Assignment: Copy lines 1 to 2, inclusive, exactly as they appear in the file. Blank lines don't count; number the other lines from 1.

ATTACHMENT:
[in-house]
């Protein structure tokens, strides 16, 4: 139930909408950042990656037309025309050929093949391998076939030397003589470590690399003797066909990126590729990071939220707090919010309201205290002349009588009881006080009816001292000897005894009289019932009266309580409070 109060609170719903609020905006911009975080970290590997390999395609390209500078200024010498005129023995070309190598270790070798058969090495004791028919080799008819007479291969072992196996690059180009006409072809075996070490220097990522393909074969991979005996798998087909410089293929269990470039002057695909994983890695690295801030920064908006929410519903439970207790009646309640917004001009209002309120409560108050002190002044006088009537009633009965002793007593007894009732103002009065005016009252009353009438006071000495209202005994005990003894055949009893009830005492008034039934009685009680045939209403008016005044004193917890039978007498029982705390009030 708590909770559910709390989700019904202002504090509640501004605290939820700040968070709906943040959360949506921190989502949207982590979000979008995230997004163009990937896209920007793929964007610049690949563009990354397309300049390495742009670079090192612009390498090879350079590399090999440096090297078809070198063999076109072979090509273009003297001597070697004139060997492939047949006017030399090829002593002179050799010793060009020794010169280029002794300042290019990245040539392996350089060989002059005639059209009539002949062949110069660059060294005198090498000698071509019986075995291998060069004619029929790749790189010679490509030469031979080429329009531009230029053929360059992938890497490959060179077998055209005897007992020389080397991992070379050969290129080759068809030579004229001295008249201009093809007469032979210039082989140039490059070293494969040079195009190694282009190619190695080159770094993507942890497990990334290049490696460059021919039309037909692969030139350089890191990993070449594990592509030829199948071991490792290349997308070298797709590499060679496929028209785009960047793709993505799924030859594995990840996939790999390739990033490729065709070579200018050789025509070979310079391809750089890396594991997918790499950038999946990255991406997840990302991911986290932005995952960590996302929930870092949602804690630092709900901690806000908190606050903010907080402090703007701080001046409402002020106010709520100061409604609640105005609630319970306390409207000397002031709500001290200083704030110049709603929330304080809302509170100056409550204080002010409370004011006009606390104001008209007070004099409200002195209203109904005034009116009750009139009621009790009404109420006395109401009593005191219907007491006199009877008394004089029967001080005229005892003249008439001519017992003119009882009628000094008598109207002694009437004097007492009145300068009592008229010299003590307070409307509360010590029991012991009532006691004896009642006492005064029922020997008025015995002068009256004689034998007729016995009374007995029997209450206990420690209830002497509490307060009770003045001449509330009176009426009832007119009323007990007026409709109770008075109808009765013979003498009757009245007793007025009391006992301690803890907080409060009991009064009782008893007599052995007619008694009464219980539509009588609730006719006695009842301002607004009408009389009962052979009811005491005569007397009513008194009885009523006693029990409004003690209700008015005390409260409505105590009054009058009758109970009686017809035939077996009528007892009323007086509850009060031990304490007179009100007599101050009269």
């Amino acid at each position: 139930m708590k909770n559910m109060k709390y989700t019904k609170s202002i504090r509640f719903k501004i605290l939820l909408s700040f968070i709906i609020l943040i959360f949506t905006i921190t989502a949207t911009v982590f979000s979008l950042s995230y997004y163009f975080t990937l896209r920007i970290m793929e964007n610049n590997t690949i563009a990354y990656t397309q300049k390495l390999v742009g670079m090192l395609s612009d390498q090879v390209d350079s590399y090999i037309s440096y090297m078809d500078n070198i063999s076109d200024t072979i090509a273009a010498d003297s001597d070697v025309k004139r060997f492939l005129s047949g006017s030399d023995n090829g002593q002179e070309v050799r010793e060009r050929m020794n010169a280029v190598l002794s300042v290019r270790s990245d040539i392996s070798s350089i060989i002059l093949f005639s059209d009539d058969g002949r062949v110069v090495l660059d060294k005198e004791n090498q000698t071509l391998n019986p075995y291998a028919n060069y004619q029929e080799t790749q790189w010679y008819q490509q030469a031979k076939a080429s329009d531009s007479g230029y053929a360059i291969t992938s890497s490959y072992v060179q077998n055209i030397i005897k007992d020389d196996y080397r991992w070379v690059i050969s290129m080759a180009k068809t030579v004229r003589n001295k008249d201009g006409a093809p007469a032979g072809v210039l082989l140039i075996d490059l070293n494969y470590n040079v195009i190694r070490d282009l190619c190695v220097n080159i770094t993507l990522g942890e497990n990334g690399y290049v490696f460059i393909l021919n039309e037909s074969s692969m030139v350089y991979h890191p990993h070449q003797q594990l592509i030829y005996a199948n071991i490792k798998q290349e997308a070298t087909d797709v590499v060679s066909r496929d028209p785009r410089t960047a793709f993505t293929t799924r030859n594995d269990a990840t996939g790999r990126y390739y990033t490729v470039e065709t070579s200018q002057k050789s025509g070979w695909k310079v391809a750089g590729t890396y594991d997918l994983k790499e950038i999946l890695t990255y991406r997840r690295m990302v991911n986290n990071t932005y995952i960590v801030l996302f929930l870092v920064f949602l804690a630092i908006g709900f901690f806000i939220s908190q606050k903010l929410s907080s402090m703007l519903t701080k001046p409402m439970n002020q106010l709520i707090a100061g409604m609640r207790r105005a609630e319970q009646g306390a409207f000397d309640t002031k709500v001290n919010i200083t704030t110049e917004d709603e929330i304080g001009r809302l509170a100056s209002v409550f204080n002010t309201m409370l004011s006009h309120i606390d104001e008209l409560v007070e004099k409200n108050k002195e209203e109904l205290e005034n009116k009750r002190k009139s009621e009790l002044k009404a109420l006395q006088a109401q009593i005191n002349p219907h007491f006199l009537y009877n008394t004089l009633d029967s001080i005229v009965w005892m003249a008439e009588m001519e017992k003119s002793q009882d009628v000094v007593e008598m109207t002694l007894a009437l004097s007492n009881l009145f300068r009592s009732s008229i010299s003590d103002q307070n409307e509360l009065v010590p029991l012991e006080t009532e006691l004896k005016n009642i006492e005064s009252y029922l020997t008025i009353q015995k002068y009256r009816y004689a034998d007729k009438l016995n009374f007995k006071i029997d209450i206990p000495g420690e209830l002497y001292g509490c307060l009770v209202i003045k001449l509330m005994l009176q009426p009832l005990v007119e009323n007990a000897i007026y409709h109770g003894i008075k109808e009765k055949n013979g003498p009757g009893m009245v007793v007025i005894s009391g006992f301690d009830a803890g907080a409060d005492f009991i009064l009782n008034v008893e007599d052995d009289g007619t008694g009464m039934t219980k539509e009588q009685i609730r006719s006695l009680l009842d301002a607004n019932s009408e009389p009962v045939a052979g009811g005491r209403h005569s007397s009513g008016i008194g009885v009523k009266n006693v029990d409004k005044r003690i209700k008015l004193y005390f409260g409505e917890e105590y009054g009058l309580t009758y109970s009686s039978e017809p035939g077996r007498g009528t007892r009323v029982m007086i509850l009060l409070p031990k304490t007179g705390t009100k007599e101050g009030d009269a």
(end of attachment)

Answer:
[in-house]
């Protein structure tokens, strides 16, 4: 139930909408950042990656037309025309050929093949391998076939030397003589470590690399003797066909990126590729990071939220707090919010309201205290002349009588009881006080009816001292000897005894009289019932009266309580409070 109060609170719903609020905006911009975080970290590997390999395609390209500078200024010498005129023995070309190598270790070798058969090495004791028919080799008819007479291969072992196996690059180009006409072809075996070490220097990522393909074969991979005996798998087909410089293929269990470039002057695909994983890695690295801030920064908006929410519903439970207790009646309640917004001009209002309120409560108050002190002044006088009537009633009965002793007593007894009732103002009065005016009252009353009438006071000495209202005994005990003894055949009893009830005492008034039934009685009680045939209403008016005044004193917890039978007498029982705390009030 708590909770559910709390989700019904202002504090509640501004605290939820700040968070709906943040959360949506921190989502949207982590979000979008995230997004163009990937896209920007793929964007610049690949563009990354397309300049390495742009670079090192612009390498090879350079590399090999440096090297078809070198063999076109072979090509273009003297001597070697004139060997492939047949006017030399090829002593002179050799010793060009020794010169280029002794300042290019990245040539392996350089060989002059005639059209009539002949062949110069660059060294005198090498000698071509019986075995291998060069004619029929790749790189010679490509030469031979080429329009531009230029053929360059992938890497490959060179077998055209005897007992020389080397991992070379050969290129080759068809030579004229001295008249201009093809007469032979210039082989140039490059070293494969040079195009190694282009190619190695080159770094993507942890497990990334290049490696460059021919039309037909692969030139350089890191990993070449594990592509030829199948071991490792290349997308070298797709590499060679496929028209785009960047793709993505799924030859594995990840996939790999390739990033490729065709070579200018050789025509070979310079391809750089890396594991997918790499950038999946990255991406997840990302991911986290932005995952960590996302929930870092949602804690630092709900901690806000908190606050903010907080402090703007701080001046409402002020106010709520100061409604609640105005609630319970306390409207000397002031709500001290200083704030110049709603929330304080809302509170100056409550204080002010409370004011006009606390104001008209007070004099409200002195209203109904005034009116009750009139009621009790009404109420006395109401009593005191219907007491006199009877008394004089029967001080005229005892003249008439001519017992003119009882009628000094008598109207002694009437004097007492009145300068009592008229010299003590307070409307509360010590029991012991009532006691004896009642006492005064029922020997008025015995002068009256004689034998007729016995009374007995029997209450206990420690209830002497509490307060009770003045001449509330009176009426009832007119009323007990007026409709109770008075109808009765013979003498009757009245007793007025009391006992301690803890907080409060009991009064009782008893007599052995007619008694009464219980539509009588609730006719006695009842301002607004009408009389009962052979009811005491005569007397009513008194009885009523006693029990409004003690209700008015005390409260409505105590009054009058009758109970009686017809035939077996009528007892009323007086509850009060031990304490007179009100007599101050009269």